The Dead Sea Scrolls in Scholarly Perspective offers a unique look at the history of research on the scrolls from the Judean desert. The field of Dead Sea Scrolls scholarship is in a time of transition from the second generation of scholars who had close personal contact with the members of the original international team of editors to a third generation of scholars. The idea for this book was born out of an “urgent need to preserve whatever information has been garnered and kept by scholars of the second generation” (xi). In the words of the editor, Devorah Dimant, this book “offers a moment of retrospection and reflection on the road already traversed, and highlights the pitfalls to be avoided and the direction to be taken in the future” (10).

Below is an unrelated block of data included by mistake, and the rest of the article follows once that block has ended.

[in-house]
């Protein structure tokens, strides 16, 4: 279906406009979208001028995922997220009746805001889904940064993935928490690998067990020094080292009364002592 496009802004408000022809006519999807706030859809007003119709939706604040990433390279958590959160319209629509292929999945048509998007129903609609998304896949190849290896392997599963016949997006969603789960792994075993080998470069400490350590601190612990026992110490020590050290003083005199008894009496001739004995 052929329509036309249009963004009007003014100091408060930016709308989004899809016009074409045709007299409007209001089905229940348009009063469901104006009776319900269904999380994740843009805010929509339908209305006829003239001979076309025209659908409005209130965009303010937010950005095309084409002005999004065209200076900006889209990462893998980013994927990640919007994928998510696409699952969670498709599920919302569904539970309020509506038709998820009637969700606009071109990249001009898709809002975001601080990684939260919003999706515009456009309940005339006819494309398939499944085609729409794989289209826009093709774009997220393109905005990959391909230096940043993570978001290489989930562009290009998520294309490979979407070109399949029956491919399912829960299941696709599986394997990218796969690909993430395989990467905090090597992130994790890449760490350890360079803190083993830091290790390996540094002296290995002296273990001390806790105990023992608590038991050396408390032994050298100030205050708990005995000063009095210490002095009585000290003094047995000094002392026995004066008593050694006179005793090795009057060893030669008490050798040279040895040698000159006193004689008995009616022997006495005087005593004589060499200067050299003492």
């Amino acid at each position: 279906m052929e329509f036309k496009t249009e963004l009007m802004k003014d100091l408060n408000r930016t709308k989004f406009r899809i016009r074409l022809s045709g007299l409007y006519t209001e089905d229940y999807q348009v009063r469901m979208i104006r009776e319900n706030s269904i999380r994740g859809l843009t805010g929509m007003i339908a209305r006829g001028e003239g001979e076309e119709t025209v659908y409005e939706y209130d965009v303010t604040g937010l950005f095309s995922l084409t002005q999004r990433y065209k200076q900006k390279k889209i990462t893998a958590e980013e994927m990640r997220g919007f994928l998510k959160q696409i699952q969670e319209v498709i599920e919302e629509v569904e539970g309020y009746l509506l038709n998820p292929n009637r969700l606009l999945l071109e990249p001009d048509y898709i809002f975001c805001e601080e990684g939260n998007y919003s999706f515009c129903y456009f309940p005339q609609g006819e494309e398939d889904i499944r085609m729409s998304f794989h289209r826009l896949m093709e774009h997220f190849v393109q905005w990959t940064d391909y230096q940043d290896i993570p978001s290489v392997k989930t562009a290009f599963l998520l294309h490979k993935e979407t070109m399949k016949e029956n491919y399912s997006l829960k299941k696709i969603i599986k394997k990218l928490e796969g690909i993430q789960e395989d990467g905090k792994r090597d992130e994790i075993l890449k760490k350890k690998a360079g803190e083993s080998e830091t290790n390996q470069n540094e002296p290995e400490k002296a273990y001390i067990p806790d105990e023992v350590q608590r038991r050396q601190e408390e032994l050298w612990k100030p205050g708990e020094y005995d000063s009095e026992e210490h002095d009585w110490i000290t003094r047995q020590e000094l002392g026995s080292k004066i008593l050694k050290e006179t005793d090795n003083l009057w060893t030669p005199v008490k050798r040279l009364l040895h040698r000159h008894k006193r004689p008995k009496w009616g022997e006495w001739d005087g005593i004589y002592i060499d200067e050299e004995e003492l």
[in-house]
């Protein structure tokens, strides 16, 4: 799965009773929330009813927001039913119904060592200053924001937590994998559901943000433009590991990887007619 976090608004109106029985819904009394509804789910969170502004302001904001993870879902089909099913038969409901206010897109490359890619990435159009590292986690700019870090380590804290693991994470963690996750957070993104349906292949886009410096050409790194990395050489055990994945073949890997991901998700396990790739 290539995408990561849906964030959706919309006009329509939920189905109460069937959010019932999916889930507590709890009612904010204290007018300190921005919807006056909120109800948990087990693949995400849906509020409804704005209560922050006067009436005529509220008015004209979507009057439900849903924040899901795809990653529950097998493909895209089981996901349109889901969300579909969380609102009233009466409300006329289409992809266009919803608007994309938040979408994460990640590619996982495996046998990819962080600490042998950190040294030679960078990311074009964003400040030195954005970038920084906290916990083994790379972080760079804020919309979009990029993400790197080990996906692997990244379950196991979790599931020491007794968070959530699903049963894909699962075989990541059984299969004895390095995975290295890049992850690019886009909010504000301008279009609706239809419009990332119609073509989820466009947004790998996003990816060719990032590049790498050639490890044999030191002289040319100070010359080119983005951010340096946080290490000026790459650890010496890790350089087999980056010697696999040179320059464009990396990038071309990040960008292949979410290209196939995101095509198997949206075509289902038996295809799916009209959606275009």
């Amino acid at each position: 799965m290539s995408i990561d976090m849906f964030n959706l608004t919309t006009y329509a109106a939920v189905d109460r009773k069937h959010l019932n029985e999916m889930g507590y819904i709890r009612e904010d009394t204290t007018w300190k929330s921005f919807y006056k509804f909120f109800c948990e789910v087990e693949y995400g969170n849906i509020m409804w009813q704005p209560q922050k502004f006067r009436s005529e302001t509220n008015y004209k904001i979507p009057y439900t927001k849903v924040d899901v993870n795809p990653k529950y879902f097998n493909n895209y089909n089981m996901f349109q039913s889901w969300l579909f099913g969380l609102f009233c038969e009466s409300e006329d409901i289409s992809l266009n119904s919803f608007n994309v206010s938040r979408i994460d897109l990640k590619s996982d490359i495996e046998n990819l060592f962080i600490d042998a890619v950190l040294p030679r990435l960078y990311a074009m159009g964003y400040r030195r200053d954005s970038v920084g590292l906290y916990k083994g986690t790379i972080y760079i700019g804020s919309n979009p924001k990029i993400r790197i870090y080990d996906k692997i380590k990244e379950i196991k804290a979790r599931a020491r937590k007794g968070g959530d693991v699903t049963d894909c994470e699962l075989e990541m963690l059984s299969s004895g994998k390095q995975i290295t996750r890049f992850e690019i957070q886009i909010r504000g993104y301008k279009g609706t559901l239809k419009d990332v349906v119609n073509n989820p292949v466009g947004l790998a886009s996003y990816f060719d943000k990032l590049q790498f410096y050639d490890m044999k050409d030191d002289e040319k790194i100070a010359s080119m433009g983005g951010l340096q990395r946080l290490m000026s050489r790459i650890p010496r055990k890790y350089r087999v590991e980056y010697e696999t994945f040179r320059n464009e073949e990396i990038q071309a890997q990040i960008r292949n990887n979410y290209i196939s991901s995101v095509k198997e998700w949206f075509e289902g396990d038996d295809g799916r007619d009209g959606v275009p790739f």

The book begins with an introduction by Dimant and is then divided into three major sections: (1) Dead Sea Scrolls Scholarship in America, (2) Dead Sea Scrolls Scholarship in Israel, and (3) Dead Sea Scrolls Scholarship in Europe. Essays in the first section include: “The Identification and History of the Qumran Community in American Scholarship,” by Sidnie White Crawford; “Research on the Sectarian Scrolls in North America,” by Eileen M. Schuller; “Biblical Scrolls Scholarship in North America,” by Eugene Ulrich; “‘Rewritten Bible’ in North American Scholarship,” by Sidnie White Crawford; “Qumran Research in the United States: The Non-Sectarian Texts,” by James C. VanderKam; “American Scholarship on Jewish Law in the Dead Sea Scrolls,” by Alex P. Jassen; “The Aramaic Texts and the Hebrew and Aramaic Languages at Qumran: The North American Contribution,” by Moshe J. Bernstein and Aaron Koller; “The Scrolls and Christianity in American Scholarship,” by John J. Collins; and “Canadian Scholarship on the Dead Sea Scrolls,” by Eileen M. Schuller.